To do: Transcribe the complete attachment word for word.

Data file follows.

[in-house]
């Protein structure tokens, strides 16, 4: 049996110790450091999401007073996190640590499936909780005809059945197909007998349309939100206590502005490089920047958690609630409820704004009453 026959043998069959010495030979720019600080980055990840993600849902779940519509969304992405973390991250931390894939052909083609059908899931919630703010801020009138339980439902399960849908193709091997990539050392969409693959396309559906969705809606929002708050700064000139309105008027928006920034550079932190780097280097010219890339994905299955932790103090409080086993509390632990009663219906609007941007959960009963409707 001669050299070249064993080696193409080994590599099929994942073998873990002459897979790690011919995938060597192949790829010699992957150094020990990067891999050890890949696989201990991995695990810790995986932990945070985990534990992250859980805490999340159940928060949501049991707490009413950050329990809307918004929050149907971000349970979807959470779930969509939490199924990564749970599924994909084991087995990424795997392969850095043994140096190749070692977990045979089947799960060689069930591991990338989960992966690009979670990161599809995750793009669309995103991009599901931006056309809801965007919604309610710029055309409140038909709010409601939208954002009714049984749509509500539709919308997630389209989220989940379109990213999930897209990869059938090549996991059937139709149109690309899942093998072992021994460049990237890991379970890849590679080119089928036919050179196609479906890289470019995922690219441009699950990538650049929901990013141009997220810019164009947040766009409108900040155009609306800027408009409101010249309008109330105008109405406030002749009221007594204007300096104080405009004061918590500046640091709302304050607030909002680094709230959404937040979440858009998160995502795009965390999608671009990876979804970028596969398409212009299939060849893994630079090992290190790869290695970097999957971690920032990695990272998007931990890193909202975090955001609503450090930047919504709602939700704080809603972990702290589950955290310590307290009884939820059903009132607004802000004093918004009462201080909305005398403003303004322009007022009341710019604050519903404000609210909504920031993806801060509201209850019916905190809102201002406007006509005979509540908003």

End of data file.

[in-house]
């Protein structure tokens, strides 16, 4: 049996110790450091999401007073996190640590499936909780005809059945197909007998349309939100206590502005490089920047958690609630409820704004009453 026959043998069959010495030979720019600080980055990840993600849902779940519509969304992405973390991250931390894939052909083609059908899931919630703010801020009138339980439902399960849908193709091997990539050392969409693959396309559906969705809606929002708050700064000139309105008027928006920034550079932190780097280097010219890339994905299955932790103090409080086993509390632990009663219906609007941007959960009963409707 001669050299070249064993080696193409080994590599099929994942073998873990002459897979790690011919995938060597192949790829010699992957150094020990990067891999050890890949696989201990991995695990810790995986932990945070985990534990992250859980805490999340159940928060949501049991707490009413950050329990809307918004929050149907971000349970979807959470779930969509939490199924990564749970599924994909084991087995990424795997392969850095043994140096190749070692977990045979089947799960060689069930591991990338989960992966690009979670990161599809995750793009669309995103991009599901931006056309809801965007919604309610710029055309409140038909709010409601939208954002009714049984749509509500539709919308997630389209989220989940379109990213999930897209990869059938090549996991059937139709149109690309899942093998072992021994460049990237890991379970890849590679080119089928036919050179196609479906890289470019995922690219441009699950990538650049929901990013141009997220810019164009947040766009409108900040155009609306800027408009409101010249309008109330105008109405406030002749009221007594204007300096104080405009004061918590500046640091709302304050607030909002680094709230959404937040979440858009998160995502795009965390999608671009990876979804970028596969398409212009299939060849893994630079090992290190790869290695970097999957971690920032990695990272998007931990890193909202975090955001609503450090930047919504709602939700704080809603972990702290589950955290310590307290009884939820059903009132607004802000004093918004009462201080909305005398403003303004322009007022009341710019604050519903404000609210909504920031993806801060509201209850019916905190809102201002406007006509005979509540908003």